Sittingbourne Community College: introducing Mindfulness into their setting
Introducing mindfulness into the college
A member of staff from Sittingbourne Community College attended mindfulness L2 and L3 training on offer from HeadStart Kent, in order to lead and deliver mindfulness to students, parents and staff.
Information about mindfulness and breathing exercises were delivered to all Year 11 students in an assembly in January 2019, then in tutor groups after lunch from February 2019. Following this, individual students from Year 7-Yr 11 were seen regarding mindfulness sessions. Delivery has also begun with Year 9 and 10 students during tutor time.
An initial session was conducted within the SEN department who support the Year 11’s, for a group of 16 students and 4 support staff and the sessions then continued up to their exams.
A 45-minute introduction session was delivered to at least half of the members of college staff either on development days or after college.
During a HeadStart workshop held at the college, a body scan exercise was offered for parents to participate in.
All these have been done in different locations from classrooms to the main hall, the gym and smaller rooms.
Who was involved?
185 Year 11 students have been seen in tutor groups, and 20 Year 11’s have been seen individually for 1:1 sessions. This focused mainly on anxiety and stress leading up to exams. All 20 Year 11 students seen for 1:1’s have done body scans, looked at the primary and secondary experiences, as well as being kind to yourself. 15 students from other year groups have also been seen individually. Some small groups sessions have also taken place.
For 1:1 sessions, mindfulness has been delivered to meet each individual’s needs; some liked coming in occasionally to do a body scan and they continued to practice themselves at home, others preferred regular sessions.
What did you do?
For 1:1 sessions, breathing exercises and body scans were most commonly used, as well as discussions about various aspects of mindfulness. The Family Support Manager, who is also a Designated Safeguarding Lead (DSL) and Mental Health Lead used her own room as there were soft furnishings and it was a quiet space. A ‘Do not disturb’ sign was placed on the door and the phone taken off the hook.
How did the young people respond?
All students that received 1:1 were very engaged. In tutor time occasionally there would be a student who tried to disrupt the session, but those who wanted to do more either looked up an app or came and see me individually.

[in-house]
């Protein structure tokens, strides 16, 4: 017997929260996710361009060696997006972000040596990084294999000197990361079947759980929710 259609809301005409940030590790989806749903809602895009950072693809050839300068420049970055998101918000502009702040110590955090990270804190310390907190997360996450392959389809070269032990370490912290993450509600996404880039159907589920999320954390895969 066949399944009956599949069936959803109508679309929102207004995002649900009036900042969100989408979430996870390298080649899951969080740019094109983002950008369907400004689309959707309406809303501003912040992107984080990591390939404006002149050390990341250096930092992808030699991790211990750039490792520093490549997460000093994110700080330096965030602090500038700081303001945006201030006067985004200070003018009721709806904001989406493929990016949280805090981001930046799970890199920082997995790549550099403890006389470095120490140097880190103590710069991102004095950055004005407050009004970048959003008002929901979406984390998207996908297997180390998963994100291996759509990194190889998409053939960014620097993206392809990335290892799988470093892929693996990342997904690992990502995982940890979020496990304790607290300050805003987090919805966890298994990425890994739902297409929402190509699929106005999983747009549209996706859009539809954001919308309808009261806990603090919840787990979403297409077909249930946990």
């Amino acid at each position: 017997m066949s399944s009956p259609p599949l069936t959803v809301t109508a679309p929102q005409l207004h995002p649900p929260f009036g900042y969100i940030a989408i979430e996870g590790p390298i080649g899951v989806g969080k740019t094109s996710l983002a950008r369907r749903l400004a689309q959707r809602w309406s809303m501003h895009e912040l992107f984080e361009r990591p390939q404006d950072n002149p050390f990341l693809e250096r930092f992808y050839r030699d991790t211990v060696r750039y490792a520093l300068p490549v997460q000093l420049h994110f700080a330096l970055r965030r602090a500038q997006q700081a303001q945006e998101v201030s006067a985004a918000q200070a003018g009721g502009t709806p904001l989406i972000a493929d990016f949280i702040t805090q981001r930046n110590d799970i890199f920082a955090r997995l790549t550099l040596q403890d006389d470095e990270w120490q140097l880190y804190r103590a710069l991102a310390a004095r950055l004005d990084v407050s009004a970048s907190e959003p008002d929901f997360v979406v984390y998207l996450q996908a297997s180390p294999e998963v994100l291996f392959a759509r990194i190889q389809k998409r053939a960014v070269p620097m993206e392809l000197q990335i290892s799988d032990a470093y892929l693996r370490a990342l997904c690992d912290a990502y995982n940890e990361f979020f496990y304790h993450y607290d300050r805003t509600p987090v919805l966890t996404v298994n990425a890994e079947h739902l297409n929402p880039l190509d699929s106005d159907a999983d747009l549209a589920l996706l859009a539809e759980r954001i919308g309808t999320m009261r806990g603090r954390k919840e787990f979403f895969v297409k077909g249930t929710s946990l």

What were the challenges?
Time is the most difficult challenge. Having only one person currently delivering mindfulness in a College of 1,200 is difficult and restricted hugely by time. However, plans are in place to deliver the level 1 training to all 250 college staff, and those who want to progress onto level 2 will be booked in later. The college want to be able to reach all students on a continual rolling programme each year.
After discussions with the Headteacher, the mindfulness lead has now been allocated a wellbeing room which will be staffed all day long by those who will be trained in mindfulness and mental health First Aid. This will be available from September 2019.
Discussions are also taking place about how Year 11 students can benefit from a body scan meditation before each of their individual exams. A room has to be allocated which could hold varying numbers of students as exam groups sizes are different and times of exams differ, and some will clash. It may not be possible to get to all students for each exam.
A weekly mindfulness relaxation class has also been set up for staff.
What was the impact?
All the students who have engaged felt an initial relaxed sensation, and those who have carried on do feel the benefit and are not as anxious. They have also used apps to carry this on at home. A parent reported that her daughter took her first french oral exam and was so anxious she scored a 1. Before the next oral exam, the mindfulness practitioner spent 25 minutes with her doing a breathing exercise, discussed primary/secondary experiences and did a body scan – her result after this was a 7. The student believes this was all due to mindfulness.
Following on from both mindfulness and YMHFA training, extra support is being put in place via an after-college wellbeing group daily, where mindfulness will be available. The library will have a wellbeing corner and is being stocked with a new range of books.
A leaflet has been devised for all students and parents which shows the support offered in college and has lots of websites, apps and links that they can use.
During mental health week in May there were planned activities each day for students and parents.
The lead for this college has also organised a local mental health forum so that all colleges can share information and good practice.
What would you do differently?
Tutor groups can be difficult especially if some students do not want to engage, so having the time to keep re-visiting practices would be good. The gym was used for one session which was not very beneficial as it was too big and quite cold, so it won’t be used again.